Ecuador Travel Guide
Budget Ecuador Travel Guide includes 18 Important Travel Planning Tips that will allow you to see and do more on your budget. Learn how you can benefit.
Welcome to the Ecuador Travel Guide! Ecuador is one of those ‘lesser-traveled’ gems that is compact enough to easily roam about while varied enough to make every day as fascinating and exciting as you choose to make it. Few countries manage to cram such ecological diversity into such a comparatively small area.
You’ll be able to explore vast National Parks, take trips along the Amazon river, hike through the jungle, bike across mountainous regions, and plenty more besides. Ecuador also happens to have some of the best and most unspoiled colonial-era architecture on the continent – and you’ll truly be blown away by how atmospheric those towns and cities can become.
While Ecuador is not yet towards the top of many people’s ‘hit list’ of South and Central American countries it is rapidly becoming more popular (helped in no small part by enjoying a period of relative political and social stability). It is without question one of the best ‘see-me-now’ countries out there at the moment!
What Are the Best Places to Visit in Ecuador?
Many visitors to Ecuador tend to find that the towns and cities rate among the friendliest and most colorful in the region. Quito is one of the most laid back cities you’ll discover anywhere, and one of the best in the world for exploring by foot or bike. Make sure to head out into the surrounding hillside to see how this mishmash of European, Moorish, and ancient Inca styles combine so elegantly together.
The Ciudad Mitad del Mundo (equatorial landmark) is worth a trip slightly out of town for those who like to take iconic photos and make sure to also check out the Basilica del Voto (historic cathedral) and the vibrant surrounding markets. While Quito has plenty to offer most people tend to only spend a handful of days here as a base for setting out to explore the rest of this incredible country.
As most people will arrive in Ecuador via Quito, the next logical step is to head out towards the relatively nearby Laguna de Cuicoacha for some lakeside tranquility and/or the more forested Mindo region. Both of these serve as excellent initial insights into what you can expect to find as you venture further into the country.
One of the beautiful aspects of Ecuador is that you rarely need to travel too far to find yourself practically transported to an entirely different ecological system! Those who are only able to visit Ecuador for a short period – perhaps around the capital city while sandwiched between a trip out to the Galapagos Islands – should find that these destinations alone give a good insight into the country.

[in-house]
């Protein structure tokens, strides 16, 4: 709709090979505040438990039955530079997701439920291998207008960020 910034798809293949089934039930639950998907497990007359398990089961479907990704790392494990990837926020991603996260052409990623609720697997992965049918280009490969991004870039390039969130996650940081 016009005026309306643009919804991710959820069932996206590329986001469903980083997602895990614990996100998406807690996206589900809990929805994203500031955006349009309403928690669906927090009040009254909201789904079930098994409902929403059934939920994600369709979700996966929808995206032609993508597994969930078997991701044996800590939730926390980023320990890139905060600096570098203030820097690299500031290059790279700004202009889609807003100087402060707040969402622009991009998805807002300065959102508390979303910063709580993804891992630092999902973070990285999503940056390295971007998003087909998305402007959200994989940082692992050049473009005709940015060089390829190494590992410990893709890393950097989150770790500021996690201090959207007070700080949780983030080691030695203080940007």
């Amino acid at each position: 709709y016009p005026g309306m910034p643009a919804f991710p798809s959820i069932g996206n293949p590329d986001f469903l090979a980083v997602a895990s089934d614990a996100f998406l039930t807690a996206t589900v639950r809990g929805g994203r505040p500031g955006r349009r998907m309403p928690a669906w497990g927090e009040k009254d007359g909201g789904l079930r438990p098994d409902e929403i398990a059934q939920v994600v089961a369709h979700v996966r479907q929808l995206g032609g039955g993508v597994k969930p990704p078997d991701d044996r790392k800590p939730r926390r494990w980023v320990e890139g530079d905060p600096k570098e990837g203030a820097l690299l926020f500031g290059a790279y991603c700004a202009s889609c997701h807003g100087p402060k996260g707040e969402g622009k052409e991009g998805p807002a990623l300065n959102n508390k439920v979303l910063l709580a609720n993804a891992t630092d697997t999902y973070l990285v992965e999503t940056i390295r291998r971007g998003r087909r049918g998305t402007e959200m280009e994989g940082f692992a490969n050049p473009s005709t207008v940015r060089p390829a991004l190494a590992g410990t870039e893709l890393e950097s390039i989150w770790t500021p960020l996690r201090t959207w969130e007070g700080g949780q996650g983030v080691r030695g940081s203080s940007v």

If you are lucky enough to have longer to spend in mainland Ecuador then you’ll swiftly find yourself really falling in love with this country. Your choices are to either head towards the Andes – and remember that it’s advisable to take it slowly to gradually acclimatize to the altitude – or aim south towards the more rolling aspects of the natural terrain.
If you opt for the Andes then you’ll enjoy some of the most varied and atmospheric trails going. Quilotoa is most people’s early ‘target’ and do your best to take as much time as possible to explore the many side rails. It is easy enough to get between towns but for a true Andean experience you may want to try taking pony trails, hiking, or even taking the occasional mountain railway for a real white knuckle adventure! The iconic Volcan Chimborazo is well worth taking in – it is one of those sites where photography doesn’t quite do justice to how enormous and curiously ‘placed’ the ancient volcano seems to be.
Head on towards Cuenca for some tranquil colonial-style R&R after those high altitude adventures. It is a magical place and one that would rank in the Ecuador Travel Guides as ‘truly unmissable’ throughout South America as a whole.
Should you instead choose to head south, you’ll cover much more ground and still enjoy some sensational nature. High altitude exploration can present some challenges and progress – depending on your chosen mode of transport – is understandably often quite slow. The south is much more accessible and where you’ll find the key national parks.